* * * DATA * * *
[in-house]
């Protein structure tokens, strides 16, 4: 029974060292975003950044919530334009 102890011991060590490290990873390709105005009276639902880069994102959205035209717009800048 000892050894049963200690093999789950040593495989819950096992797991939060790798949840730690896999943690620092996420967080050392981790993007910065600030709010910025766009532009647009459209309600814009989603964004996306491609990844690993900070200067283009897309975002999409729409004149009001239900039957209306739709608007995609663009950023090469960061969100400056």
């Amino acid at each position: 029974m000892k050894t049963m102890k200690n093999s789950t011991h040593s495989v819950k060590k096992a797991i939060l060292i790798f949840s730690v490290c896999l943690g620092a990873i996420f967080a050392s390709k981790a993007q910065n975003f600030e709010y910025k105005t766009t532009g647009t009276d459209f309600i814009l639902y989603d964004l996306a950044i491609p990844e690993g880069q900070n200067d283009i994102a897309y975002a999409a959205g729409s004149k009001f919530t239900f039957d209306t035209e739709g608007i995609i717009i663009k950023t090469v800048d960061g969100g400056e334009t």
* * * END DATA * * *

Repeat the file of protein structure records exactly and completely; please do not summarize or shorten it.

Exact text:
[in-house]
């Protein structure tokens, strides 16, 4: 029974060292975003950044919530334009 102890011991060590490290990873390709105005009276639902880069994102959205035209717009800048 000892050894049963200690093999789950040593495989819950096992797991939060790798949840730690896999943690620092996420967080050392981790993007910065600030709010910025766009532009647009459209309600814009989603964004996306491609990844690993900070200067283009897309975002999409729409004149009001239900039957209306739709608007995609663009950023090469960061969100400056």
């Amino acid at each position: 029974m000892k050894t049963m102890k200690n093999s789950t011991h040593s495989v819950k060590k096992a797991i939060l060292i790798f949840s730690v490290c896999l943690g620092a990873i996420f967080a050392s390709k981790a993007q910065n975003f600030e709010y910025k105005t766009t532009g647009t009276d459209f309600i814009l639902y989603d964004l996306a950044i491609p990844e690993g880069q900070n200067d283009i994102a897309y975002a999409a959205g729409s004149k009001f919530t239900f039957d209306t035209e739709g608007i995609i717009i663009k950023t090469v800048d960061g969100g400056e334009t």